Focusing in good light is reasonably quick, though we’ve seen much quicker performances from other lenses in the Nikkor range – including from the 28mm. In other circumstances, such as low light or if you’re attempting to switch from close focus to distant focus, it can be slower than is preferable and could even lead to some missed shots, particularly in rapidly evolving situations, such as street photography.

Nikon 26mm f/2.8, Photo: Amy Davies

Nikon 26mm f/2.8, Photo: Amy Davies

Another negative here is the volume of the focusing mechanism, which is noticeably audible, especially in reasonably quiet conditions and when the lens has to work to achieve focus. It’s difficult for this reason to recommend the lens for video work, as unless you’re recording audio at a distance from the lens, you’re very likely to pick up unwanted focusing noise in your recordings.

Nikon Z 26mm f/2.8 Image Quality

Although it’s perhaps difficult to spot too many use cases for a lens like this, one suggestion is that if you’re otherwise shooting with an all-rounder lens like the 24-70mm f/4 or 24-200mm f/4-6.3 and want something which is wide angle but also offers a wider aperture, and is a little sharper.

Nikon 26mm f/2.8, Photo: Amy Davies

Vignetting is noticeable at f/2.8 in certain scenarios – albeit not unpleasant. Nikon 26mm f/2.8, Photo: Amy Davies

Using the 26mm f/2.8 on the 45 megapixel Z7 II shows off that it’s capable of producing some very pleasingly sharp results. Sharpness is very good at the maximum aperture of f/2.8, but it’s a little sharper – if you’re examining very closely – at f/5.6. Across all of the apertures, the overall impression of sharpness is very good if you’re printing or viewing at normal sizes.

Nikon 26mm f/2.8, Photo: Amy Davies

Nikon 26mm f/2.8, Photo: Amy Davies

There’s little to no chromatic aberration present in the vast majority of shots, even when shooting in high-contrast situations. Distortion is kept under control well by the in-camera distortion correction. If you switch this off, you’ll see some noticeable distortion, so it’s best to leave it on.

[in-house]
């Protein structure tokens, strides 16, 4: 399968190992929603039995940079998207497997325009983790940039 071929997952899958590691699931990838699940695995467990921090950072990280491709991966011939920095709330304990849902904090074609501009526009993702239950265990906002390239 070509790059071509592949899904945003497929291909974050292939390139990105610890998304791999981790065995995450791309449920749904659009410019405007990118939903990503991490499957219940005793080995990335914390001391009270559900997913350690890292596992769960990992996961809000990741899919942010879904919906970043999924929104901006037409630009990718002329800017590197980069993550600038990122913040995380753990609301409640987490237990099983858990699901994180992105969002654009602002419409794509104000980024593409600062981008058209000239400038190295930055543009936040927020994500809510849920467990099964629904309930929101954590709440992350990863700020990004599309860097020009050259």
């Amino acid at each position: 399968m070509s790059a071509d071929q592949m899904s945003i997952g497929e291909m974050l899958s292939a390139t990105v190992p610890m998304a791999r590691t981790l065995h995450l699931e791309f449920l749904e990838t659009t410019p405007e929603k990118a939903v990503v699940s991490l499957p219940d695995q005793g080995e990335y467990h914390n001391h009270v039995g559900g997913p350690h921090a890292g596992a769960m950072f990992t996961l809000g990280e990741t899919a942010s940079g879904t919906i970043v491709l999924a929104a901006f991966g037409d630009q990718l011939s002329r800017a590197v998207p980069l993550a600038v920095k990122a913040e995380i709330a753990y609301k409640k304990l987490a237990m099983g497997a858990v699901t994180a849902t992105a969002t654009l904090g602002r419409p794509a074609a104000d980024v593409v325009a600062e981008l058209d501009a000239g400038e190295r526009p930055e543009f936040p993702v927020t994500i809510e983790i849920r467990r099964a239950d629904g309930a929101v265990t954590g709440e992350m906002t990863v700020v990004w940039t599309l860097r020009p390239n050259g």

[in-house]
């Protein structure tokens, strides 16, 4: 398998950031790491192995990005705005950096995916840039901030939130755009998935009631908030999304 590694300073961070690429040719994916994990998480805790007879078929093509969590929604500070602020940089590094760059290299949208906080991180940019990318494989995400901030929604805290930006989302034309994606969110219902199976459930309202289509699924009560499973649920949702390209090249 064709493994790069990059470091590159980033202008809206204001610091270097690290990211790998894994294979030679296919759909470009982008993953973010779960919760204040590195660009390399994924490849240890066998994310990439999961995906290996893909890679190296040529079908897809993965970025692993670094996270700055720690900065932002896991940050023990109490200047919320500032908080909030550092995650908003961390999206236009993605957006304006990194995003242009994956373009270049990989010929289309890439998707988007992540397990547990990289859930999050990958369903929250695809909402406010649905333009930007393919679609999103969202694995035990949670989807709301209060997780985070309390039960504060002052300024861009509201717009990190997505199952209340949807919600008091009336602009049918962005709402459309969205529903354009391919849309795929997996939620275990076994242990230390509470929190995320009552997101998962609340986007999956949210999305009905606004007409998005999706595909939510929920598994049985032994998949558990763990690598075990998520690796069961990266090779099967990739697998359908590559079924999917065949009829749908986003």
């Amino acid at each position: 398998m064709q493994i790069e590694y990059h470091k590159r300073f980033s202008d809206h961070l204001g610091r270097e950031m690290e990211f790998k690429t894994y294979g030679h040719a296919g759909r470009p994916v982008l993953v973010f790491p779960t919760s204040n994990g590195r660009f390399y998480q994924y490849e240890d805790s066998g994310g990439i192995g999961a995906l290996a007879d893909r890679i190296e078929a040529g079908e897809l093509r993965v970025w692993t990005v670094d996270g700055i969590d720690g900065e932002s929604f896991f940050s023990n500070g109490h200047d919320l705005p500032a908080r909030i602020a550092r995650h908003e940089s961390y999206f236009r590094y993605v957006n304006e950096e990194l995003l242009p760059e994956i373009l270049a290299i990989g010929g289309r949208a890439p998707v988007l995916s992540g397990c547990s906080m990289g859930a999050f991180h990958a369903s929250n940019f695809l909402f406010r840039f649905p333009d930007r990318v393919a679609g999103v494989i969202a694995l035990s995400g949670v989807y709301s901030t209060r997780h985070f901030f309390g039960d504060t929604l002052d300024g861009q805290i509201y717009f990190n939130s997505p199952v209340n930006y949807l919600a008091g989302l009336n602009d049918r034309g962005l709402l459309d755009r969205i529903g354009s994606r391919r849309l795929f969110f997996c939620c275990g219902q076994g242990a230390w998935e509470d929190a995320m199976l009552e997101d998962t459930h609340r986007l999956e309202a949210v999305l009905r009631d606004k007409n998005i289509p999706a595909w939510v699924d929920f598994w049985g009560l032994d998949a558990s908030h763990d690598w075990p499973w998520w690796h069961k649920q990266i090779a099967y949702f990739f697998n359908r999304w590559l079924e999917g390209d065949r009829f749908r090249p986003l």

Nikon 26mm f/2.8, Photo: Amy Davies

Again here there is some noticeable vignetting, which can easily be removed in post-production. Nikon 26mm f/2.8, Photo: Amy Davies

Some vignetting can be seen when shooting at f/2.8 in certain conditions – such as when shooting blue skies. Some may find this to be quite a pleasing effect, but if you don’t, it’s easily corrected in post-production, or you can shoot at a narrower aperture, where it becomes much less noticeable at f/4 and beyond. You can also adjust the in-camera vignette correction from the normal setting to High for a better performance in camera.

Nikon 26mm f/2.8, Photo: Amy Davies

Out of focus areas are rendered attractively. Nikon 26mm f/2.8, Photo: Amy Davies

The seven-bladed diaphragm produces some pleasing out of focus areas (bokeh), with a natural drop off from the main subject, and the possibility to create some close-ups with an attractively blurred background.

Nikon Z 26mm f/2.8 Verdict

It’s fair to say that the Nikon 26mm f/2.8 is capable of producing some great images. Results are sharp, there’s little distortion or chromatic aberration and although vignetting does appear in certain situations, it’s not displeasing.

However, the same could also be said of other lenses, particularly the 28mm f/2.8 which offer very similar specifications in a package – albeit a bigger one – at half the price.

Nikon 26mm f/2.8, Street Photo: Amy Davies

Street photography is the obvious choice for a lens of this focal length and discreet size. Nikon 26mm f/2.8, Photo: Amy Davies

The slowness and noisiness of the autofocus mechanism is disappointing too, especially for one which is touted for its discreetness and street work. It’s easy to imagine missing certain shots by the time it’s caught up. Video work is likely to be marred too, which is a shame for vloggers who might otherwise appreciate the reasonably wide angle.

Overall, the 26mm is a bit of a confusing lens. 26mm feels like an odd focal length for most photographers. It’s not wide enough to be “ultra wide”, and it’s not narrow enough to be commonly used for street photography and the like – except perhaps for APS-C users where the 39mm equivalent focal length is a bit more usual. But, for that kind of user, the price is likely to be too much.

Nikon 26mm f/2.8, Photo: Amy Davies

26mm is a good focal length for some indoor and architecture type scenarios. Nikon 26mm f/2.8, Photo: Amy Davies

If you’re looking for a wide angle prime lens, it’s difficult to recommend this over other cheaper optics, unless you’re particularly desperate to have something which is so small and lightweight.

While Nikon might have proved just how slim a full-frame lens can be with this, for most ordinary users, the 28mm is simply a better bet. If the price comes down dramatically in the coming months / years, it may be worth reconsidering.

Testbench BLUE 3.5 stars

For more options have a look at the best Nikon Z mount lenses, or take a look at the best Nikon mirrorless cameras.